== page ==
Do You Remember?
Sunday, March 6, 2022
Pastor Arne Bergland
We open an old box and memories spill out. The contents a gathering of saved moments in time. We open an old picture book, turning the old dry fragile pages the images help us to remember, who they were, what they did, what they mean to us. We remember.
I walked into the sanctuary of a congregation that I was serving at the time. I was on my way to do a task I have long since forgot. She was sitting in the front pew. She was crying. It wasn’t merely the recent loss of a loved one that brought her to tears. She told me as much as we talked. It was also the memory of the place. The memories that returned from time and distance. These were childhood memories from that time where she began to move from childhood to adult. In that sanctuary she had come to know God and the meaning of that memory brought tears to her eyes.
If you read the book of Deuteronomy you will find a story about how Israel remembered their past. It happened in worship as they were ready to bring the offering to forward. This was not at all unusual, they had done this many times before, and it was a well-practiced habit ,a well-worn custom if you will, to pause for a moment. They paused to remember who they had been. One of the things I respect about the Old Testament is how it remembers God’s people when they were at their worst as well as when they were at their best. It does not deny the wrongs of the past. It does not ignore the difficulties of the past. The people remembered all of that and they remembered what God had done as well. The remembered with these words. “When grandfather was alive, he was not welcome where he lived, he had few friends, and the family was small. Our grandfather became a great nation and when trouble came to call God heard our pleas for help. God stretched out his hands with signs and wonders and took care of us. We remember that, and so now we bring the best of what God has given back to the God who takes care of us. We are the children of Abraham . (Paraphrase of Deuteronomy 19) They paused, and they remembered their history, the good and the bad and how God was with them.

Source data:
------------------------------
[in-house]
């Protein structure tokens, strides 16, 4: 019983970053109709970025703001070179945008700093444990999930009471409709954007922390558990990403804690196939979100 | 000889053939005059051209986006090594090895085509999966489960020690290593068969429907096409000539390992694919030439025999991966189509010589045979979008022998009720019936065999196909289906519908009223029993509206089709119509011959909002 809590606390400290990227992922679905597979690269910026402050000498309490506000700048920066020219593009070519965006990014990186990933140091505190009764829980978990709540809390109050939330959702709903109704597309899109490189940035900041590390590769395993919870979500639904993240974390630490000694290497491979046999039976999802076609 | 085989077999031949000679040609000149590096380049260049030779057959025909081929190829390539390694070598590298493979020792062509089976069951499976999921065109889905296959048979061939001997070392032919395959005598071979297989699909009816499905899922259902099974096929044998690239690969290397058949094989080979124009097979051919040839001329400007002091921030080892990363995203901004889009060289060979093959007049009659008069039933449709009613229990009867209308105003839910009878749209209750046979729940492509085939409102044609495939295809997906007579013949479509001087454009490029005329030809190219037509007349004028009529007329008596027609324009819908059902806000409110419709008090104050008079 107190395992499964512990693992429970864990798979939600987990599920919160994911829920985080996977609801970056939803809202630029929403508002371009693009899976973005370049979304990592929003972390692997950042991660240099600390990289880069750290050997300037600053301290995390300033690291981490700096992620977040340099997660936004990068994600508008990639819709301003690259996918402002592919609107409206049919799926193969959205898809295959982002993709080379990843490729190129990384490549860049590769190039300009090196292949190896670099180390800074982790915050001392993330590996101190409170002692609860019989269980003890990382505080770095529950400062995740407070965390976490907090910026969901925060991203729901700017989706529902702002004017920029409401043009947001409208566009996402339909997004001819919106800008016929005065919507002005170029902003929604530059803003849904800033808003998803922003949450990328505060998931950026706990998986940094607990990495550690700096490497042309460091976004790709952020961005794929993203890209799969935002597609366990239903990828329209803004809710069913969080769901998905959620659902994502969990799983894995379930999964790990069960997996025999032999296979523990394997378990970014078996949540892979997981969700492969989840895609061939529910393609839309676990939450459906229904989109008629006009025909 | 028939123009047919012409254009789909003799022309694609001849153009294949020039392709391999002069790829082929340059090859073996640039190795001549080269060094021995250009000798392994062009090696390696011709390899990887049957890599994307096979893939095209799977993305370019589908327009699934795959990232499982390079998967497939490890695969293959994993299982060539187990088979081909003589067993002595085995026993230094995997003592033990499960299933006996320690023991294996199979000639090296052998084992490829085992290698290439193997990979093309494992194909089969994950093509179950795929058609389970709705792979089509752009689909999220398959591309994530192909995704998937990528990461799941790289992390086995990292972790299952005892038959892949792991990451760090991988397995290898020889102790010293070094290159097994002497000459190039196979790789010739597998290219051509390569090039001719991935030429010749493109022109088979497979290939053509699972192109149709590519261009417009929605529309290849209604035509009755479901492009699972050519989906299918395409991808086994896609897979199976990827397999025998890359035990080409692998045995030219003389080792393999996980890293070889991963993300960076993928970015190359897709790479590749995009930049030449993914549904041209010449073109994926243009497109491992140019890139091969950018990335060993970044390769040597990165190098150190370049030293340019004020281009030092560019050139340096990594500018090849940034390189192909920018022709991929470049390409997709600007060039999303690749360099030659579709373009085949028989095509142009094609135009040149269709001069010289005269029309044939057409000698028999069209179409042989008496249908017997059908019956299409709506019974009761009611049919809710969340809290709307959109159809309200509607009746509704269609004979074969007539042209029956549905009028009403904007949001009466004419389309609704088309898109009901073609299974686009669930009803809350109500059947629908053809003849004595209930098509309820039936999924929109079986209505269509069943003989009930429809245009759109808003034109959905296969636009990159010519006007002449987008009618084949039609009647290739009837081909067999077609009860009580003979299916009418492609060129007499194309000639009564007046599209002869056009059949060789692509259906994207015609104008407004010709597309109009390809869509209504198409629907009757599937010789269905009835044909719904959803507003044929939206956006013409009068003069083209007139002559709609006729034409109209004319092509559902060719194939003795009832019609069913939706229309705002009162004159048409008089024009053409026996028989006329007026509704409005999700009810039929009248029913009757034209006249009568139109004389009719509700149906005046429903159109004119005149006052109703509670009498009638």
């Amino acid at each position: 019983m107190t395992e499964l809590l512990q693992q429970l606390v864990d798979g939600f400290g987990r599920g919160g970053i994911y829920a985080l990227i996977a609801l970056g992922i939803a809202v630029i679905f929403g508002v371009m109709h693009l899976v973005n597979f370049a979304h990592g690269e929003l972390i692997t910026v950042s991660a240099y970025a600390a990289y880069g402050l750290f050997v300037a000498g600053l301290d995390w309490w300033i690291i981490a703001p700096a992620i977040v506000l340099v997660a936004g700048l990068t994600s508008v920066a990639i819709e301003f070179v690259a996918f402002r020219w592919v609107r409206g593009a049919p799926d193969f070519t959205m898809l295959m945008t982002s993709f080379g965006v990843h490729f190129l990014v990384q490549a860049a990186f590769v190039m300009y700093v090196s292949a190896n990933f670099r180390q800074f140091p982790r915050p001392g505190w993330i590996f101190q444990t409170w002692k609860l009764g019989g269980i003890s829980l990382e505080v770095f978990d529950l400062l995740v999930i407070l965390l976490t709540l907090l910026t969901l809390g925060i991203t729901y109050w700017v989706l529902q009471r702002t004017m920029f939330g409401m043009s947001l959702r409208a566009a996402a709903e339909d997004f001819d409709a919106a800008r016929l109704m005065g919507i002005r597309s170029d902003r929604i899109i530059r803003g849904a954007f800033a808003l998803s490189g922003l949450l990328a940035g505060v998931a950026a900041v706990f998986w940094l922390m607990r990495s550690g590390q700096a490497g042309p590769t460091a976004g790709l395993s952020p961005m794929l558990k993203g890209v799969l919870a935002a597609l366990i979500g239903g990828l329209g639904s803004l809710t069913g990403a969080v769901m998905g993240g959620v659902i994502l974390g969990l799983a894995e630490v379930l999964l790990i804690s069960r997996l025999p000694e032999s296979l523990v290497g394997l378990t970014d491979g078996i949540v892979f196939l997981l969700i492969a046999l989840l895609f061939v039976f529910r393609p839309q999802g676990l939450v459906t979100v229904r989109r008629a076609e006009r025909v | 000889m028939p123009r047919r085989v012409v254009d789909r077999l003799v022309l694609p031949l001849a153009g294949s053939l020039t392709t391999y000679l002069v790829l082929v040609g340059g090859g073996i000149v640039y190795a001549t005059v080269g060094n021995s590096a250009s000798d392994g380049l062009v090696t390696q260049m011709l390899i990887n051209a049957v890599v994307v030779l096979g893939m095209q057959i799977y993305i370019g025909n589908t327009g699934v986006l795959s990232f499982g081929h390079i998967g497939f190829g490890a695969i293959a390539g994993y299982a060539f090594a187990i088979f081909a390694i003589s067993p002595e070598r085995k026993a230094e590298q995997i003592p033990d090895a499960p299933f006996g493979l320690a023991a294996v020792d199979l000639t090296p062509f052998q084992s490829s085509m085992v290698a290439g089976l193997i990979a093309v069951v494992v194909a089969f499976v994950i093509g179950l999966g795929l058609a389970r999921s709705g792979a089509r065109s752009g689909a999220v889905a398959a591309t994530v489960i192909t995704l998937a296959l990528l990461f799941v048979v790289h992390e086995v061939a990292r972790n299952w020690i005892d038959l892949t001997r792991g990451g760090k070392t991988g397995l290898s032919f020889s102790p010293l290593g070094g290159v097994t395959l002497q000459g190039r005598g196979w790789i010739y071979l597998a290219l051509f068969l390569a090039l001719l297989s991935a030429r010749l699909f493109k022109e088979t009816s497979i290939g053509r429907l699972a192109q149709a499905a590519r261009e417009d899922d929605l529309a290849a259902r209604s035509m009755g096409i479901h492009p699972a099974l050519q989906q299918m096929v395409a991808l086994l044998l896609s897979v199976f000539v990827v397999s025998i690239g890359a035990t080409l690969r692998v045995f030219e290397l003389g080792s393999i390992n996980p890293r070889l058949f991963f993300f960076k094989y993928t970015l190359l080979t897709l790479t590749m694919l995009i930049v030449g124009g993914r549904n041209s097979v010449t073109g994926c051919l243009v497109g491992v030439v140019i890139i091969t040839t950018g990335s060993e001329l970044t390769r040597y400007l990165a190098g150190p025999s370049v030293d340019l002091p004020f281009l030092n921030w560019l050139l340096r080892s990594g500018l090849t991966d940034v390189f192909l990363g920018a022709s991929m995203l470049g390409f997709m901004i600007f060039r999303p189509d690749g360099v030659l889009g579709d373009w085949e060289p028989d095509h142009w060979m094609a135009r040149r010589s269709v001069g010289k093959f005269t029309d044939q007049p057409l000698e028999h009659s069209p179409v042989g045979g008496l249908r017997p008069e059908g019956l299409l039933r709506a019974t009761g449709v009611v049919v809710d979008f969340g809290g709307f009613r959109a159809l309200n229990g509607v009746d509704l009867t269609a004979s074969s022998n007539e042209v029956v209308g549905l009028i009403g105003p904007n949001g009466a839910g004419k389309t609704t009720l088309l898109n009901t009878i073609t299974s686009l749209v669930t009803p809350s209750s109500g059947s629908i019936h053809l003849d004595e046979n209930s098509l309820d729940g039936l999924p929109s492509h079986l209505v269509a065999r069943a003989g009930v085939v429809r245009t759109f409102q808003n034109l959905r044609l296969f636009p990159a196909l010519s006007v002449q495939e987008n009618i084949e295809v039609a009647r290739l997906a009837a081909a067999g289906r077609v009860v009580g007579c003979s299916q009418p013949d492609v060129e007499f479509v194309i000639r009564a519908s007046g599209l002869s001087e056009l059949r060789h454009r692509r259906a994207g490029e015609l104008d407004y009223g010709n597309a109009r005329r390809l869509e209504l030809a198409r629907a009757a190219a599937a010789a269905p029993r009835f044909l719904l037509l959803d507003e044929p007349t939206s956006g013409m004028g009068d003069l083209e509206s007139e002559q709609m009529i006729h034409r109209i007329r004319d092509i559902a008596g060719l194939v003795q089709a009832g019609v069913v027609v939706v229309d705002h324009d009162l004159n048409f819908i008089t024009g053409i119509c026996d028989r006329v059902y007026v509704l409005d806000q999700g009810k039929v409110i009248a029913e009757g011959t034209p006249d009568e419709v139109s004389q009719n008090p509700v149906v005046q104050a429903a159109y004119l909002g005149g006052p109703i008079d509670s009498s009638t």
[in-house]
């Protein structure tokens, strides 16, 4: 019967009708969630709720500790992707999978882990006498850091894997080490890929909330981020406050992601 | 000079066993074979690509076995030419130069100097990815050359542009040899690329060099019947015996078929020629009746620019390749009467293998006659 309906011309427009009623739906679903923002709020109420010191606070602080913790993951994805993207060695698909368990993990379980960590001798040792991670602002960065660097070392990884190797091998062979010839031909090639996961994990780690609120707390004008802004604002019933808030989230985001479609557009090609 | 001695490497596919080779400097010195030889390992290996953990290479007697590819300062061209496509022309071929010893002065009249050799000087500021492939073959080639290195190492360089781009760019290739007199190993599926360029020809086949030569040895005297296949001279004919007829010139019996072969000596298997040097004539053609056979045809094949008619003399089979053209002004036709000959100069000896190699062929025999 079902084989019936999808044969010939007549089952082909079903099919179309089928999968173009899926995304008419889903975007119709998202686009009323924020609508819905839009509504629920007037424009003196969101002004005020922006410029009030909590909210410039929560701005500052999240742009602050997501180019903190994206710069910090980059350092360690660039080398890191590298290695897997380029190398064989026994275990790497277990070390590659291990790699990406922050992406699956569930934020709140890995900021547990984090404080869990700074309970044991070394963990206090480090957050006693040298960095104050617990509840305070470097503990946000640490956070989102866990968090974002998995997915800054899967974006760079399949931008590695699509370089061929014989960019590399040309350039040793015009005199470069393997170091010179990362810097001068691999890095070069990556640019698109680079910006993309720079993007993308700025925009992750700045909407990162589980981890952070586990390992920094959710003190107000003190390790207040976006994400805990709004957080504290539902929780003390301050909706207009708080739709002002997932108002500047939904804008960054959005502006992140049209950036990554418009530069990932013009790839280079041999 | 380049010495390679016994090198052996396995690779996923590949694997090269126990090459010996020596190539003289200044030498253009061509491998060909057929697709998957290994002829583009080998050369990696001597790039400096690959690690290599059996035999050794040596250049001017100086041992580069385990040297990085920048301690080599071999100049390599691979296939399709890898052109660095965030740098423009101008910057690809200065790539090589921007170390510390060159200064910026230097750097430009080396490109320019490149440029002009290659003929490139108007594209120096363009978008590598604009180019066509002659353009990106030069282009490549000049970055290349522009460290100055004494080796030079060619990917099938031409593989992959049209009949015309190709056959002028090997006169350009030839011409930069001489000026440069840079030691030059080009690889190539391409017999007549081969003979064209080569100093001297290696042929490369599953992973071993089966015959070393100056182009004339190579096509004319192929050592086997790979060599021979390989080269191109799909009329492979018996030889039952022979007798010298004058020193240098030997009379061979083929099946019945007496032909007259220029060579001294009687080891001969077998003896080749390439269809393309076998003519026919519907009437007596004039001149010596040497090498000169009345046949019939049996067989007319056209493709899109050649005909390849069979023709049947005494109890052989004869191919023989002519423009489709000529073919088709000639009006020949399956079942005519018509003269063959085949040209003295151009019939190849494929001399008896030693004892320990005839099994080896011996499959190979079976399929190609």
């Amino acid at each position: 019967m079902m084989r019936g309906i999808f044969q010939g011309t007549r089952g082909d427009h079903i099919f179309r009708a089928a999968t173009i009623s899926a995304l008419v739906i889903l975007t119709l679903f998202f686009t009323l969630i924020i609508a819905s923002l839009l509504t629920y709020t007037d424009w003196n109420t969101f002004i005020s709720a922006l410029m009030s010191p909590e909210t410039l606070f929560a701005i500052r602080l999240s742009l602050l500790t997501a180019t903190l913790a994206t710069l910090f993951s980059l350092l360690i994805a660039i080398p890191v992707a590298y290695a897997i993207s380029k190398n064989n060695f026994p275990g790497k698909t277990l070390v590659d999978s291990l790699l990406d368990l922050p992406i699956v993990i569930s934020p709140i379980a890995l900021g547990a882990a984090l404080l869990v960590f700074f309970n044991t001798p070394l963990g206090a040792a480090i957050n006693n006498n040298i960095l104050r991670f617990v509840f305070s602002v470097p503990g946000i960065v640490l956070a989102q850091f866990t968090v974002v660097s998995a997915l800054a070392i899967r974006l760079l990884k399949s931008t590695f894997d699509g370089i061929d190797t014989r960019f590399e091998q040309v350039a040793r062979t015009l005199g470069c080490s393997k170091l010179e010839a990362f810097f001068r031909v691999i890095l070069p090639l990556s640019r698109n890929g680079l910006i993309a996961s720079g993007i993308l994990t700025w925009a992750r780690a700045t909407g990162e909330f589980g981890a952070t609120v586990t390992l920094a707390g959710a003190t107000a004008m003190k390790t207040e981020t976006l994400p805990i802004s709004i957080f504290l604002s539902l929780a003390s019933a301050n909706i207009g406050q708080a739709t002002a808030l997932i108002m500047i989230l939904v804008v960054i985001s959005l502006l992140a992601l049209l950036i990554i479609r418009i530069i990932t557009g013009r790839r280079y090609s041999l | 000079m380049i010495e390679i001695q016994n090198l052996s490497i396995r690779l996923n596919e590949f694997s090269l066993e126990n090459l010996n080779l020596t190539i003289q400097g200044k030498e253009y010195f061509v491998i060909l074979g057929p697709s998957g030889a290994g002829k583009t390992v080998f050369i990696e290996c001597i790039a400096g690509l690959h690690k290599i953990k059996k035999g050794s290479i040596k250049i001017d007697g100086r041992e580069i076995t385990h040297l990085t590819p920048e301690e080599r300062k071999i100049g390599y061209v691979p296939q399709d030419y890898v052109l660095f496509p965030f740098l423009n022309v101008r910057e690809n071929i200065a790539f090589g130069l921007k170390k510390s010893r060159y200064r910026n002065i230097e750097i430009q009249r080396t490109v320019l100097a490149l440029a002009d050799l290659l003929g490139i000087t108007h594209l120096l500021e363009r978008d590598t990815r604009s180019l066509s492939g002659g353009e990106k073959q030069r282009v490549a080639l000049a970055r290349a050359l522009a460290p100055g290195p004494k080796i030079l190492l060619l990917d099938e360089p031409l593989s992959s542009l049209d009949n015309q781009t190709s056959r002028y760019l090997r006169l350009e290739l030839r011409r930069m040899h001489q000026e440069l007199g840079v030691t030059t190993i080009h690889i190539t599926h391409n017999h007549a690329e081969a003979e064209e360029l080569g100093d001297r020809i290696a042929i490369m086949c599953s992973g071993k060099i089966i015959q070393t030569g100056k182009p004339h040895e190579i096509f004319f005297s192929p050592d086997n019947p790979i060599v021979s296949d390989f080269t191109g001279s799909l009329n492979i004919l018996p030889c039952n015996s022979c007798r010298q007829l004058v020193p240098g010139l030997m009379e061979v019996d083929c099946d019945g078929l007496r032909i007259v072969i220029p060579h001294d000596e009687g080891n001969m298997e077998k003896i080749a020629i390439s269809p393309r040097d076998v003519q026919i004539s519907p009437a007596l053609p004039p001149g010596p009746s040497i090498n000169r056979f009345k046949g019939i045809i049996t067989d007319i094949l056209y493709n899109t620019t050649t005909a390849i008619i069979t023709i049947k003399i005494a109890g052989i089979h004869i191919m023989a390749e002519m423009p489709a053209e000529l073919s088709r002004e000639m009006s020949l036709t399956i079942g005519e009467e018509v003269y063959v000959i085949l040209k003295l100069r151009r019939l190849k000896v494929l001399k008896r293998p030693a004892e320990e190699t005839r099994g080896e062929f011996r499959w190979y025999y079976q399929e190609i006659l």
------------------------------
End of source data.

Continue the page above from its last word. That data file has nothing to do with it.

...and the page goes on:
We have begun our journey into the season of Lent. For many that means a time of fasting, of giving something up for the season. It may be something major or it may be something small. As is says in the Old Testament,” …this is the fast I choose…” but maybe our Lenten journey should focus on remembering. Remembering our history and the reality of who we are as well as the goodness of God that is constant.
So, let’s remember together. Recall with me the promise of evil and the promise of God. Remember who we have been, even who we have been when we have fallen far short of God’s expectation. Without a doubt there have been times when we have fallen far short of God’s expectation, let’s not forget.
From the pages of Luke’s Gospel, we have heard a story that helps us to compare the reality of evil with the promise of God. Hungry and tired our Lord had spent weeks in the wilderness. Three times Satan tempts Jesus. Three times Jesus rejects the promise of evil. He is tempted by pride and by the promise of security. Jesus is tempted by power and finally by denying the authority of God for personal gain. My goodness, who doesn’t want security, power and who doesn’t look for short cuts around that which is difficult. Whole industries are built around these ideas. Food looks good to the hungry. Shelter looks good to the homeless. Power looks good to the powerless. The temptations have not changed through the years.